Gun control advocates call on Marco Rubio to join their fight to end gun violence

·2 min read

Moms, teachers, students, and gun control advocates gathered outside Sen. Marco Rubio’s office on Friday for gun violence awareness day.

They stood huddled under tents and ponchos as a persistent rain drizzled down over the protest. But it couldn’t drown out their determination.

Their signs showed the names of schools that had been targeted by mass shooters, including Marjory Stoneman Douglas, Robb Elementary, Sandy Hook, Columbine, Virginia Tech. Some of them read “protect your children, not your guns.”

In impassioned speeches, they called on Sen. Rubio to join their fight to end gun violence, even if it would mean turning his back on his donors at the National Rifle Association.

“When 17 students and teachers died at Marjory Stoneman Douglas High School in Parkland, he did nothing — nothing to stop the violence,” Samantha Barrios said into a loud speaker. Barrios is the Florida State Director for Giffords, a gun control advocacy group.

Speakers told stories of teachers defending their students from school shooters, of sons they lost to gun violence in their communities, and many focused on recent tragedies in Buffalo and Uvalde, Texas, as well as the shooting in Parkland four years ago.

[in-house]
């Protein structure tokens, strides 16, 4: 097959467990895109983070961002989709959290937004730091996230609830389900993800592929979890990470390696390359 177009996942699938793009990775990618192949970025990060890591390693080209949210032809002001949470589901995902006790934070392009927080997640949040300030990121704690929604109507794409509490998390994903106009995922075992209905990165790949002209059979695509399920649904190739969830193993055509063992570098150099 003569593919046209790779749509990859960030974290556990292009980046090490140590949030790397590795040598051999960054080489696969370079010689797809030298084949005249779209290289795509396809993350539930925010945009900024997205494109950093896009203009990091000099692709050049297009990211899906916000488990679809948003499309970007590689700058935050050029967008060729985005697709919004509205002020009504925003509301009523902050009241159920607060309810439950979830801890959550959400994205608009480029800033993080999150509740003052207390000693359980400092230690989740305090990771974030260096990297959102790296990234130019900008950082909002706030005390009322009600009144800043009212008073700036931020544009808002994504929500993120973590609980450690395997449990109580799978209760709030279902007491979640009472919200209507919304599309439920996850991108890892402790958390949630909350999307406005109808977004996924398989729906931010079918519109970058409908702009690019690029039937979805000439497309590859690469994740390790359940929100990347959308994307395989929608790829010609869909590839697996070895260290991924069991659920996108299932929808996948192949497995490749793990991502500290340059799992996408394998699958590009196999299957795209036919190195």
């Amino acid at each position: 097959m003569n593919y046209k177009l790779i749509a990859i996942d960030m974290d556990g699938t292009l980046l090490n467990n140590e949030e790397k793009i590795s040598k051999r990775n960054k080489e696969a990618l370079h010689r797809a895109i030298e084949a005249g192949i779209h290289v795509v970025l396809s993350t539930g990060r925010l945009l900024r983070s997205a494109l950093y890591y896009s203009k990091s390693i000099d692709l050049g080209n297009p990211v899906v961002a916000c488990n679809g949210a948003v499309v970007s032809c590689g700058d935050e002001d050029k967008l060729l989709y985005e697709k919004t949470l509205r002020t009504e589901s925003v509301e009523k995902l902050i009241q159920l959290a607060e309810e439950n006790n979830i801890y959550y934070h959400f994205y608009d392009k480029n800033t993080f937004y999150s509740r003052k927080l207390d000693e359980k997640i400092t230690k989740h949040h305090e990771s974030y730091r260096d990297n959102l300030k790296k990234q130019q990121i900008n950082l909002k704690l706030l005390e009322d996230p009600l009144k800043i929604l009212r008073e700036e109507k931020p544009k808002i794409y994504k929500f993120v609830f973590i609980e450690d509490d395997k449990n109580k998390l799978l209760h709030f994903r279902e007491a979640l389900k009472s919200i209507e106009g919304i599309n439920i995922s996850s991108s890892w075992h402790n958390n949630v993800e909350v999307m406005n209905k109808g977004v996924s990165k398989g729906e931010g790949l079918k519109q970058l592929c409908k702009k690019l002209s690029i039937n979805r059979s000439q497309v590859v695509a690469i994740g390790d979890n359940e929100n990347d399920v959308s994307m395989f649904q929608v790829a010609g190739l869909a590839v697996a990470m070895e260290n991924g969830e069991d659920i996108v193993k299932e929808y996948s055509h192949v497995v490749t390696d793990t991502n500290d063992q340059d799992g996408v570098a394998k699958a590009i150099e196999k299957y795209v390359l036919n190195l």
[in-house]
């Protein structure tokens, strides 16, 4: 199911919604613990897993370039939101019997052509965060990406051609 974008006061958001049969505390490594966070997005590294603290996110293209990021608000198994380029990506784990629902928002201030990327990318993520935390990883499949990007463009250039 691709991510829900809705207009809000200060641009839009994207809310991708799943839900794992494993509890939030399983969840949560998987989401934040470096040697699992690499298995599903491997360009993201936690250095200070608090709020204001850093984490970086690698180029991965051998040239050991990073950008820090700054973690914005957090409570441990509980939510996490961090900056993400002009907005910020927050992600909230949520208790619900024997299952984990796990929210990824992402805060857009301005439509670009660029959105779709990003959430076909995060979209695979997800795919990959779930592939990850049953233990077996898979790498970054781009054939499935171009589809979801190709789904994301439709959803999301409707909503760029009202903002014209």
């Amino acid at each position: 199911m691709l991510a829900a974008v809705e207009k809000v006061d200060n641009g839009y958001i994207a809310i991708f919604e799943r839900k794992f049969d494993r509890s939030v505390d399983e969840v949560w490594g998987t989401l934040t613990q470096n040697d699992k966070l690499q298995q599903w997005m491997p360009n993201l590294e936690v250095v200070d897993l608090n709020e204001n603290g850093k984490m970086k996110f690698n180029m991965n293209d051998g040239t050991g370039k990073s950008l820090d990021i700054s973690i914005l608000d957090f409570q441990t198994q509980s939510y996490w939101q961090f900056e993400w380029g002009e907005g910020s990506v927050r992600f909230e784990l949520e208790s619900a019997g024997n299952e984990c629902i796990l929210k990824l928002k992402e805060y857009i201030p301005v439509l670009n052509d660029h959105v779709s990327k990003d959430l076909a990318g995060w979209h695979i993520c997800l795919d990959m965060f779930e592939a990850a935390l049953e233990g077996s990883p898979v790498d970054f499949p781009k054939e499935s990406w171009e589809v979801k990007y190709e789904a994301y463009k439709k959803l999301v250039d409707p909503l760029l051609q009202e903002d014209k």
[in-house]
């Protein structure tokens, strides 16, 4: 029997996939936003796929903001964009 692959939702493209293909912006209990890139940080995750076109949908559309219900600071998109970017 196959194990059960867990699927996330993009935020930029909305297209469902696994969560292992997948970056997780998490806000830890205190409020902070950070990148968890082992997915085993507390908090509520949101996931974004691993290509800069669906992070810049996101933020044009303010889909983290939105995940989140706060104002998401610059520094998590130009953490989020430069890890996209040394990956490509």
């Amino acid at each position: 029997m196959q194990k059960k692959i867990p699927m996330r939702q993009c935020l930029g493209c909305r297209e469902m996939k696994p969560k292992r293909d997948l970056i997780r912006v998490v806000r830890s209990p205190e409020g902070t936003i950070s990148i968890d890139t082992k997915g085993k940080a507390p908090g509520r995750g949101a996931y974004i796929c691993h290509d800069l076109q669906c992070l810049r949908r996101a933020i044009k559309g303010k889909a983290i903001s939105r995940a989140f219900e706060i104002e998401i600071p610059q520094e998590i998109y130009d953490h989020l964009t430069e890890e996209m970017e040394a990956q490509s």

Agriculture Commissioner Nikki Fried spoke out against Gov. Ron DeSantis’ push for constitutional carry laws. She blasted him for vetoing 83 positions she requested for concealed weapons permitting, which she said is the largest program in the country.

“This is a signal to the people of our state that Ron DeSantis wants open carry,” she said. “That is the wrong direction for our state.”

To date, her office has rejected some 7,000 applications for concealed weapons permits because of issues with background checks, she said.

“Those 7,000 people would be able to walk around our streets with open carry,” she said.

David Hogg, who survived the shooting at Marjory Stoneman Douglas High School in 2018, was the last to speak. He said he wanted to change the perspective on the gun debate. “This is not about being anti-gun, or pro-gun, this is about being pro-peace,” he said.

He urged others to put their politics aside and instead put their morals front and center. “We have Republicans with us, we have gun owners with us, we have non-gun owners with us, and we have Democrats with us,” he said.

“When our Senate’s only reaction a week after a shooting is to go on recess — why should our senators be able to go on recess when 19 elementary school students can’t, because they’re dead.”